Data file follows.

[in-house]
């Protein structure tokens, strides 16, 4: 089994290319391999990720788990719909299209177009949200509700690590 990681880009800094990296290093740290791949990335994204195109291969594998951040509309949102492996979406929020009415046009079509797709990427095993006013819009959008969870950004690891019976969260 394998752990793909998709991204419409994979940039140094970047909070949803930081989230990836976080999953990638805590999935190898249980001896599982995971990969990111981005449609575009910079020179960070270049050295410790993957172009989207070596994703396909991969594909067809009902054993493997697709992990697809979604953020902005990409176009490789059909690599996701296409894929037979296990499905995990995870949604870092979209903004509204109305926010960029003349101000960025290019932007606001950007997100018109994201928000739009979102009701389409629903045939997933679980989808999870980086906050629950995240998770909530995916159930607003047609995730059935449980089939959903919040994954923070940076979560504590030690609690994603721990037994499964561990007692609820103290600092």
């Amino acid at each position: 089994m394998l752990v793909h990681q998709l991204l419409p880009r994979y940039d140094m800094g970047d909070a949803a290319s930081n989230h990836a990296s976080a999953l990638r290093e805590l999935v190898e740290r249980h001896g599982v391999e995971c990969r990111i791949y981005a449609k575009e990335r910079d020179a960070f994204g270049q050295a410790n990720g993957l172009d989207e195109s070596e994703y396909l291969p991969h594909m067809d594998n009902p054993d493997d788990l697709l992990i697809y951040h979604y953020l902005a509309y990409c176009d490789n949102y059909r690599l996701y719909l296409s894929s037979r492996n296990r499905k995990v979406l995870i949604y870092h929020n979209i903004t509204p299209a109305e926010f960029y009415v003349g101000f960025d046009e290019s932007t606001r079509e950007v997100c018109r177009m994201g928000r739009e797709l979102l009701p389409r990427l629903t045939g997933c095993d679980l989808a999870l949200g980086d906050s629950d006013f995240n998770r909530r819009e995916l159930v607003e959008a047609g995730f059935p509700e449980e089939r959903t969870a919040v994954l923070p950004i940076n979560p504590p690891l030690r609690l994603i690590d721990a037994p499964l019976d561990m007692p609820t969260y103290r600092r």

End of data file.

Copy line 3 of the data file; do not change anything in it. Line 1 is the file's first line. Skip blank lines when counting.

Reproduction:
């Amino acid at each position: 089994m394998l752990v793909h990681q998709l991204l419409p880009r994979y940039d140094m800094g970047d909070a949803a290319s930081n989230h990836a990296s976080a999953l990638r290093e805590l999935v190898e740290r249980h001896g599982v391999e995971c990969r990111i791949y981005a449609k575009e990335r910079d020179a960070f994204g270049q050295a410790n990720g993957l172009d989207e195109s070596e994703y396909l291969p991969h594909m067809d594998n009902p054993d493997d788990l697709l992990i697809y951040h979604y953020l902005a509309y990409c176009d490789n949102y059909r690599l996701y719909l296409s894929s037979r492996n296990r499905k995990v979406l995870i949604y870092h929020n979209i903004t509204p299209a109305e926010f960029y009415v003349g101000f960025d046009e290019s932007t606001r079509e950007v997100c018109r177009m994201g928000r739009e797709l979102l009701p389409r990427l629903t045939g997933c095993d679980l989808a999870l949200g980086d906050s629950d006013f995240n998770r909530r819009e995916l159930v607003e959008a047609g995730f059935p509700e449980e089939r959903t969870a919040v994954l923070p950004i940076n979560p504590p690891l030690r609690l994603i690590d721990a037994p499964l019976d561990m007692p609820t969260y103290r600092r």